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Battle Lines for the Blue: COP14 Guidelines Confront Devastating Fishing Practices

COP14 Guidelines for FADs
Fishing nets are causing harm to Loggerhead Sea Turtle | Credit: Sebnem Coskun/Anadolu Agency via Getty

Migratory marine species embark on extraordinary journeys guided by ancient instincts and complex oceanographic cues. Yet, human intervention increasingly disrupts these pathways.

The relentless hum of ships and the rhythmic splash of nets form an invisible net in the vast expanse of our oceans.  These sounds are not simply noise – harbingers of danger for migratory marine species.

Fishing devices designed to maximize catch often become deadly traps, entangling whales, turtles, and countless others. Are you getting flashes from the Disney movie “Finding Nemo”?

But there’s a glimmer of hope – the COP14 guidelines. Can these measures indeed weave a tapestry of protection for these ocean wanderers, or will they become mere threads lost in the vastness of the problem?

Migratory Marine Species (MMS):

These animals undertake regular, extensive journeys across ocean habitats. They encompass many species, including whales, sea turtles, sharks, tuna, and seabirds. These migrations are often driven by the search for food and suitable breeding grounds or the desire to follow favorable environmental conditions.

Importance of Migratory Marine Species:

Migratory Marine Species play vital ecological roles.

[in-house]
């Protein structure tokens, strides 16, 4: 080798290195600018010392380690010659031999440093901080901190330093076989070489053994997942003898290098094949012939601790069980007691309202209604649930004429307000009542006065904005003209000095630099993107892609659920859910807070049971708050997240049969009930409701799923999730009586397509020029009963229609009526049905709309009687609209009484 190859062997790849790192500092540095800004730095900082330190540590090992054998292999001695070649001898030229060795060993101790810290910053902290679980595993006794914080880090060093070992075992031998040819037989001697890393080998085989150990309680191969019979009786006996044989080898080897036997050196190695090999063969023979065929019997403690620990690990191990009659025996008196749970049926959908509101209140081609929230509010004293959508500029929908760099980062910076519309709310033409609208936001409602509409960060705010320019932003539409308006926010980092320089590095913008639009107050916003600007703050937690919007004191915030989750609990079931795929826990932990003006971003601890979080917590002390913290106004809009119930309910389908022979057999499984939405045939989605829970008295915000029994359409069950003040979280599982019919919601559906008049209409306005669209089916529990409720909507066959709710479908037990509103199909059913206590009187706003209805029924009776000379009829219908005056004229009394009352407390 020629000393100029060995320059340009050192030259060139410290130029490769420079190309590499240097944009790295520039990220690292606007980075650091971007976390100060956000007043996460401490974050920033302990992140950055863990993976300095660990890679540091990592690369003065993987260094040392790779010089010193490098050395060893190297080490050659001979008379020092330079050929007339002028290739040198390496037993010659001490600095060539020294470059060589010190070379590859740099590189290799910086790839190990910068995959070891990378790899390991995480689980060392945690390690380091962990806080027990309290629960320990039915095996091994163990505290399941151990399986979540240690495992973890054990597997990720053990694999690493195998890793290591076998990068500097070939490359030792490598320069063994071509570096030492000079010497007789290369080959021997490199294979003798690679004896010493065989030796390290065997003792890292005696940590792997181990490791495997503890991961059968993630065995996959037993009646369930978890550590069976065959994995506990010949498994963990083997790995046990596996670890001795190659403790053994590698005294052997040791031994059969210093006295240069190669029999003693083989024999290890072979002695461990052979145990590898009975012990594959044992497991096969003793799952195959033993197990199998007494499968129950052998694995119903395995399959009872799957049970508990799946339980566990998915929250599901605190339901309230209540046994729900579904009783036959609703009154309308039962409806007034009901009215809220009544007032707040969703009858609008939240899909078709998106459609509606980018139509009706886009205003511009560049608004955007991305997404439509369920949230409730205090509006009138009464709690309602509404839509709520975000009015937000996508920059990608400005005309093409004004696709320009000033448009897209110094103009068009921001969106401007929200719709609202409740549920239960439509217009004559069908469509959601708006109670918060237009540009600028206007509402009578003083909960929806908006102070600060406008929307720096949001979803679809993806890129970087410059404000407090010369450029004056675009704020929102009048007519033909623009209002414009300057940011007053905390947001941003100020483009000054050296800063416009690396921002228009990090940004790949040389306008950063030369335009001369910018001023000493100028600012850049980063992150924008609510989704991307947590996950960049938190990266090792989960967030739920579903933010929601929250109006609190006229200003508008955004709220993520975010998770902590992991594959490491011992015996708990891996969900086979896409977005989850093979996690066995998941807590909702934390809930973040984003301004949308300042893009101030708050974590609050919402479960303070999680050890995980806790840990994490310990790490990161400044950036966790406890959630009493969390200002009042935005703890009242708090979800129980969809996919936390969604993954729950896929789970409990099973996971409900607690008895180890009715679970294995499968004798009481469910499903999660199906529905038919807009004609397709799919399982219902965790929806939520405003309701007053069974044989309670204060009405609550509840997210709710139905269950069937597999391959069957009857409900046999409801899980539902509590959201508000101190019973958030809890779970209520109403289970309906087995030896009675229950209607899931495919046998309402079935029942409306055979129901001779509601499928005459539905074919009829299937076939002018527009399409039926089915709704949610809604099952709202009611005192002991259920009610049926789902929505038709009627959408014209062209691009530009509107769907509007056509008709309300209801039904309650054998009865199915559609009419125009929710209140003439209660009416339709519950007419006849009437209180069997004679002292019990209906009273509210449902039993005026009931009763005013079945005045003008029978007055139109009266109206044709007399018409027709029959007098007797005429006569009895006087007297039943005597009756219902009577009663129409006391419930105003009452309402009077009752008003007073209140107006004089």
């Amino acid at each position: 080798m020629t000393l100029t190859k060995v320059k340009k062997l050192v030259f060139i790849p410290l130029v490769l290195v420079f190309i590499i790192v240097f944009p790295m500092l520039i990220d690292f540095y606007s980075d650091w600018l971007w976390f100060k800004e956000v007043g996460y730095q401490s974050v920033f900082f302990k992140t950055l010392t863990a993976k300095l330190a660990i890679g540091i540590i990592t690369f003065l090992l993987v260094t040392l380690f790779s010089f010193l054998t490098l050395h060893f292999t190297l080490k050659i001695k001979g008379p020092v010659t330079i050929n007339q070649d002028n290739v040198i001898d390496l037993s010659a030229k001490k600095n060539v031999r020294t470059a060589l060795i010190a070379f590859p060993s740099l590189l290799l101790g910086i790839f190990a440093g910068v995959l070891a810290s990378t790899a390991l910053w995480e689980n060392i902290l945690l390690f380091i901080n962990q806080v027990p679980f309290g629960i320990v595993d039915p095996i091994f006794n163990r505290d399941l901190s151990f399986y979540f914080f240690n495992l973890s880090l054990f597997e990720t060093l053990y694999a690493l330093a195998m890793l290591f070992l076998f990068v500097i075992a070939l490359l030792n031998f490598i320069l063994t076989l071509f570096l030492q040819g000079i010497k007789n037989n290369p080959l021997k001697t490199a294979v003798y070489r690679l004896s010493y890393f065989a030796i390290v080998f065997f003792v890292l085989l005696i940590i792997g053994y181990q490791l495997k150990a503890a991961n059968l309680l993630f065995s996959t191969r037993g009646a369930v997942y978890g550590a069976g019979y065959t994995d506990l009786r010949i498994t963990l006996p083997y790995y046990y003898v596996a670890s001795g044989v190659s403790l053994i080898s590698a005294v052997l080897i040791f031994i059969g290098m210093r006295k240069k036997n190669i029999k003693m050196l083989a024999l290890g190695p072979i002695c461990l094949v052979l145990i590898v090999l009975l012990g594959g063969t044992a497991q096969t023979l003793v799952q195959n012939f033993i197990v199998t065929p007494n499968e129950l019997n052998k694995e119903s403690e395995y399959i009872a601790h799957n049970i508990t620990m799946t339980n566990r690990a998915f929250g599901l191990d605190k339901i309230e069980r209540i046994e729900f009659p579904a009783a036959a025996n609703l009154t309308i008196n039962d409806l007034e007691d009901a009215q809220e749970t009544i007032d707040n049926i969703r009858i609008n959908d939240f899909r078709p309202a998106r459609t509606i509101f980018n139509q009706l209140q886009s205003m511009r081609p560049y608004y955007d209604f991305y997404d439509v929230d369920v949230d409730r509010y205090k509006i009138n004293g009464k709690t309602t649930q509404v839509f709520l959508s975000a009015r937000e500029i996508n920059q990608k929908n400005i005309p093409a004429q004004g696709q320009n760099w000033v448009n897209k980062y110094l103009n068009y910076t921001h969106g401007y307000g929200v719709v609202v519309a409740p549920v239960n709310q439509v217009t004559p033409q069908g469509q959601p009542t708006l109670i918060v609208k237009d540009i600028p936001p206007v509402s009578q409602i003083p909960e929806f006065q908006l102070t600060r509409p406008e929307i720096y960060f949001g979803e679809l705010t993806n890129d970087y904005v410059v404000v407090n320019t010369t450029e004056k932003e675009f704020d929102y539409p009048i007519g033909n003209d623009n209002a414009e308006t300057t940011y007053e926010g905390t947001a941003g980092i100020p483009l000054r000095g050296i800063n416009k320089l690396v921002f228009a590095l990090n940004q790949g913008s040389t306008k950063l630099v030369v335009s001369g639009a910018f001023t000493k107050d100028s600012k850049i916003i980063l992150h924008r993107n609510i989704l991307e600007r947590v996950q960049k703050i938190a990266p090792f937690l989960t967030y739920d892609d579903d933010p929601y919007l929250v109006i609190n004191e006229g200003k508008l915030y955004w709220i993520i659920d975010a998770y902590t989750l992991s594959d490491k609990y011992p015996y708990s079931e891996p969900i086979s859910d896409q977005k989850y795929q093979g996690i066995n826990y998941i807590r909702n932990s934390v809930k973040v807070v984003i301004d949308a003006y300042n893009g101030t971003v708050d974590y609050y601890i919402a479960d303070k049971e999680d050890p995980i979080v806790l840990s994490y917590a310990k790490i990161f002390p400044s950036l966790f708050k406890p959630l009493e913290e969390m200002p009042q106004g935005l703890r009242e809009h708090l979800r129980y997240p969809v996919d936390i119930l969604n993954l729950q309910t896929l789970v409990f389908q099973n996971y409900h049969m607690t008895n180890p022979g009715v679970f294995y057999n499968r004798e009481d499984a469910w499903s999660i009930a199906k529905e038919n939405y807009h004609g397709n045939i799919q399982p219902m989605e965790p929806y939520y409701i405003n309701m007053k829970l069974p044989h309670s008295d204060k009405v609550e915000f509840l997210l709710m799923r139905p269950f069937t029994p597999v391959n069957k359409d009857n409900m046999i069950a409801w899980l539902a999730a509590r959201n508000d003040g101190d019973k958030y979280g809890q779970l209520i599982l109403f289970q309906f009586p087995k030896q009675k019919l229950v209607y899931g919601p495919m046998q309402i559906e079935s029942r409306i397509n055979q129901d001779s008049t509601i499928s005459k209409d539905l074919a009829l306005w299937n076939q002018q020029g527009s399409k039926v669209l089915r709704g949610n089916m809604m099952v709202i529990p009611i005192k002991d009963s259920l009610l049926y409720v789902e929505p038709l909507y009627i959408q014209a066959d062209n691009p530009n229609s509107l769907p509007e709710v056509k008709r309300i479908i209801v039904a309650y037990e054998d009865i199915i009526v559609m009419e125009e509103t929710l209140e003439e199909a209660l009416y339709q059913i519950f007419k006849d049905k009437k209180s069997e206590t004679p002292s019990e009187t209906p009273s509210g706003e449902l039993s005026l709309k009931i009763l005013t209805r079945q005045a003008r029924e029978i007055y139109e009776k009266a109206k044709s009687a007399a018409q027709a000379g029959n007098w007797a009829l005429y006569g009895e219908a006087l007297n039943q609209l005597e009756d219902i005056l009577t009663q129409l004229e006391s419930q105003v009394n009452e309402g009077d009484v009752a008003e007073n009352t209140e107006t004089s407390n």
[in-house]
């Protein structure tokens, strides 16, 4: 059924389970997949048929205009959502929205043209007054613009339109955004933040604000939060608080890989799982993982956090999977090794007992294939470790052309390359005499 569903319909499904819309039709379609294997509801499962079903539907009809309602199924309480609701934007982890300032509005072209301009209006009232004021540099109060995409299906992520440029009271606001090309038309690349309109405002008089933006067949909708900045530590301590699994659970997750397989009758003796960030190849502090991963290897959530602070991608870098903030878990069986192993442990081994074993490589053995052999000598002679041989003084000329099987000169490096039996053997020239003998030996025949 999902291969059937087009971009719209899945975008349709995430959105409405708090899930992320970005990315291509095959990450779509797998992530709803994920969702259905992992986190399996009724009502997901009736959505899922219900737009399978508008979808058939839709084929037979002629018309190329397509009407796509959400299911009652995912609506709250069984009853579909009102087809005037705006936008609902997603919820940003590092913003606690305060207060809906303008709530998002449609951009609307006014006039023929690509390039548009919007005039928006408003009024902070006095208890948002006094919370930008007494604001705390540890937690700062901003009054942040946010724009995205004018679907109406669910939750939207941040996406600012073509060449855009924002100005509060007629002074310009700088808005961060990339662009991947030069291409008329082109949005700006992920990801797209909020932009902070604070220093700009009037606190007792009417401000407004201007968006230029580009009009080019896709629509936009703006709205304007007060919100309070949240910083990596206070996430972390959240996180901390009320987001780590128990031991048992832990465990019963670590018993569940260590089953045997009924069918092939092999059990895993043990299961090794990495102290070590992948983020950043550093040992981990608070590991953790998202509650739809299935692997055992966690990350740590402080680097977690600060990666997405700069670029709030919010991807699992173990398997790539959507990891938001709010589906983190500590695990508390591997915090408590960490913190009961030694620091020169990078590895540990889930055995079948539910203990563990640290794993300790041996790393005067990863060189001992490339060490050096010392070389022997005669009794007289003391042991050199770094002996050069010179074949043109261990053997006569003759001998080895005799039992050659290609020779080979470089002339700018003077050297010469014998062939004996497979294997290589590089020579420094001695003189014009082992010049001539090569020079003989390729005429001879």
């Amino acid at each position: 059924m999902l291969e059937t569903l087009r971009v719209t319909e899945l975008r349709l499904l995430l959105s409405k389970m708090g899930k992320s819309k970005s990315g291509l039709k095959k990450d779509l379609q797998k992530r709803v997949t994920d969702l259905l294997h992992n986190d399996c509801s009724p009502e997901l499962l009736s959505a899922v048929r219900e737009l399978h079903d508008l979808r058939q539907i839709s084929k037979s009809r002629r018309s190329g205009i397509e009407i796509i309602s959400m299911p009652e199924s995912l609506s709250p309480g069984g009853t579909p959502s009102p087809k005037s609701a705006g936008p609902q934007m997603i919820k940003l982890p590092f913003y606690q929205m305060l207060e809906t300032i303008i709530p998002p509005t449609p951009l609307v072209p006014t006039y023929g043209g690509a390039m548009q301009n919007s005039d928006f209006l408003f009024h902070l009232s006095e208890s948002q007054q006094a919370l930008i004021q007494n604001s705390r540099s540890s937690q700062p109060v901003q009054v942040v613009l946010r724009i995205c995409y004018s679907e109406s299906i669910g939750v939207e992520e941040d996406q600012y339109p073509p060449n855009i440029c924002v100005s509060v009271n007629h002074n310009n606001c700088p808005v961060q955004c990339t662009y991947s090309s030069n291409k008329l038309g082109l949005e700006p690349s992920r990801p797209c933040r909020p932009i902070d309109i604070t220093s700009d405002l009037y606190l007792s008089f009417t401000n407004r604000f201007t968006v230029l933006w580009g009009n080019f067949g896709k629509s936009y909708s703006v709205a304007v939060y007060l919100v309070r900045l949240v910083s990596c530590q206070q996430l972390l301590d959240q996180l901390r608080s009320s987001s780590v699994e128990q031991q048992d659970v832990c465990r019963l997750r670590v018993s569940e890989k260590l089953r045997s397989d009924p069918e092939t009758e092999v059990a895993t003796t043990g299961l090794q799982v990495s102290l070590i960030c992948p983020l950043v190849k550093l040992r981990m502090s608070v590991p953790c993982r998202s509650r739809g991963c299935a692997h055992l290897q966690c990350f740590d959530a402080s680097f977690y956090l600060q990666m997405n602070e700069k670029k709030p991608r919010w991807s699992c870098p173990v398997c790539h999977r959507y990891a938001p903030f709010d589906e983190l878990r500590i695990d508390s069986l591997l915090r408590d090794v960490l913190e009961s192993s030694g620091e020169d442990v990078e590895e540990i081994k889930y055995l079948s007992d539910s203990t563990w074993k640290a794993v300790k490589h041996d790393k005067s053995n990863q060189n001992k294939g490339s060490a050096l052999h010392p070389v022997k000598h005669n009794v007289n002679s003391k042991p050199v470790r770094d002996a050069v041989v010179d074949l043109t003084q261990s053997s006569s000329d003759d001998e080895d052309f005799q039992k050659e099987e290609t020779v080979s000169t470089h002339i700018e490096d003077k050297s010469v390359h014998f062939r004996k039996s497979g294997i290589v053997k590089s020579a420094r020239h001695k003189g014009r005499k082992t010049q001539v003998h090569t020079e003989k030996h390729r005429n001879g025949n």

Nutrient Transport: MMS move nutrients between ecosystems by traveling vast distances, fertilizing otherwise less productive areas.

Food Web Balance: They act as predators and prey, helping regulate populations throughout the marine food chain.

Ecosystem Engineers: Certain species, like sea turtles, actively shape their environments (e.g., modifying seagrass beds), benefiting other marine life.

Indicators of Ocean Health: MMS’s health and migration patterns reflect our oceans’ overall well-being. Declines in their populations signal trouble.

What is COP14?

COP14 is the 14th Meeting of the Conference of the Parties to the Convention on the Conservation of Migratory Species of Wild Animals (CMS).

COP14 Guidelines for FADs

CMS is an international treaty backed by the United Nations Environment Programme that focuses on the conservation and sustainable use of migratory animals across their entire range.

COP meetings are held every three years, bringing together governments, scientists, and NGOs to make decisions and establish guidelines for protecting migratory species.

Central Goals and Concerns of COP14:

Addressing Threats to Migratory Species: COP14 tackled a range of urgent threats facing migratory animals, including:

  • Habitat loss and degradation
  • Climate change
  • Pollution (including plastic debris)
  • Conflict with human activities (like bycatch in fishing gear)

Implementing the CMS Strategic Plan: This plan guides the long-term conservation efforts for migratory species under the CMS. COP14 focused on evaluating its progress and establishing priorities for the coming years.

COP14 Guidelines for FADs
Hawaiian monk seal caught in fishing tackle off Kure Atoll, Pacific Ocean. | Image Source: worldwildlife.org

Adding New Species for Protection: Several new species were proposed for listing under the CMS appendices, extending protections to those in need.

How do fishing devices cause harm to migratory marine species?

Entanglement and Bycatch:

Fishing gear such as longlines, drift nets, and Fish Aggregating Devices (FADs) can entangle marine life. Migratory species like whales, dolphins, sharks, and turtles can become trapped in nets or hooked by lines, resulting in severe injuries, drowning, or starvation.

COP14 Guidelines for FADs

Bycatch refers to the unintentional capture of non-target species in fishing gear. This is a significant threat to migratory marine species, as they are often accidentally caught alongside commercially targeted fish.